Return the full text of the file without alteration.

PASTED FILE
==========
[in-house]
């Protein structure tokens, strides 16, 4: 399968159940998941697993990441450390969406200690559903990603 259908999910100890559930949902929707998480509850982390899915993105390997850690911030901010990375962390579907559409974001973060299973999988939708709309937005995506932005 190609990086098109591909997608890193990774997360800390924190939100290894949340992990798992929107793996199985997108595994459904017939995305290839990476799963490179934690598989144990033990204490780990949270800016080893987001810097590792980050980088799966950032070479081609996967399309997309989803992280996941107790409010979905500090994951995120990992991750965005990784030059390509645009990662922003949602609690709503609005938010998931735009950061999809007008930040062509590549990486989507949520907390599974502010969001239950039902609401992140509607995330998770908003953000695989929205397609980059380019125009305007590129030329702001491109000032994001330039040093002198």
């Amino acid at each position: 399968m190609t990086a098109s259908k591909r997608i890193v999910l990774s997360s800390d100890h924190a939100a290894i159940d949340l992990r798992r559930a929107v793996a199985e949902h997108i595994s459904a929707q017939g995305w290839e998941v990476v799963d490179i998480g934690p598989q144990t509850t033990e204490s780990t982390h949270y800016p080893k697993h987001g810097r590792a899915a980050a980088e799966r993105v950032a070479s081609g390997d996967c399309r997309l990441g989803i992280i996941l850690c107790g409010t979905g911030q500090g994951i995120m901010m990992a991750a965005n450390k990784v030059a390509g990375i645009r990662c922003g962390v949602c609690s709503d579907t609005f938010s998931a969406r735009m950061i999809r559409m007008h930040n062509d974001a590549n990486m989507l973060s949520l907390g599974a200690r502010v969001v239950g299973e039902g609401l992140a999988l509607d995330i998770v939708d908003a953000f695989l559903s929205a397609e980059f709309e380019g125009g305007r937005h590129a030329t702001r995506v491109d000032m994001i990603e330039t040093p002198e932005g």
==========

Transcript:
[in-house]
């Protein structure tokens, strides 16, 4: 399968159940998941697993990441450390969406200690559903990603 259908999910100890559930949902929707998480509850982390899915993105390997850690911030901010990375962390579907559409974001973060299973999988939708709309937005995506932005 190609990086098109591909997608890193990774997360800390924190939100290894949340992990798992929107793996199985997108595994459904017939995305290839990476799963490179934690598989144990033990204490780990949270800016080893987001810097590792980050980088799966950032070479081609996967399309997309989803992280996941107790409010979905500090994951995120990992991750965005990784030059390509645009990662922003949602609690709503609005938010998931735009950061999809007008930040062509590549990486989507949520907390599974502010969001239950039902609401992140509607995330998770908003953000695989929205397609980059380019125009305007590129030329702001491109000032994001330039040093002198």
């Amino acid at each position: 399968m190609t990086a098109s259908k591909r997608i890193v999910l990774s997360s800390d100890h924190a939100a290894i159940d949340l992990r798992r559930a929107v793996a199985e949902h997108i595994s459904a929707q017939g995305w290839e998941v990476v799963d490179i998480g934690p598989q144990t509850t033990e204490s780990t982390h949270y800016p080893k697993h987001g810097r590792a899915a980050a980088e799966r993105v950032a070479s081609g390997d996967c399309r997309l990441g989803i992280i996941l850690c107790g409010t979905g911030q500090g994951i995120m901010m990992a991750a965005n450390k990784v030059a390509g990375i645009r990662c922003g962390v949602c609690s709503d579907t609005f938010s998931a969406r735009m950061i999809r559409m007008h930040n062509d974001a590549n990486m989507l973060s949520l907390g599974a200690r502010v969001v239950g299973e039902g609401l992140a999988l509607d995330i998770v939708d908003a953000f695989l559903s929205a397609e980059f709309e380019g125009g305007r937005h590129a030329t702001r995506v491109d000032m994001i990603e330039t040093p002198e932005g």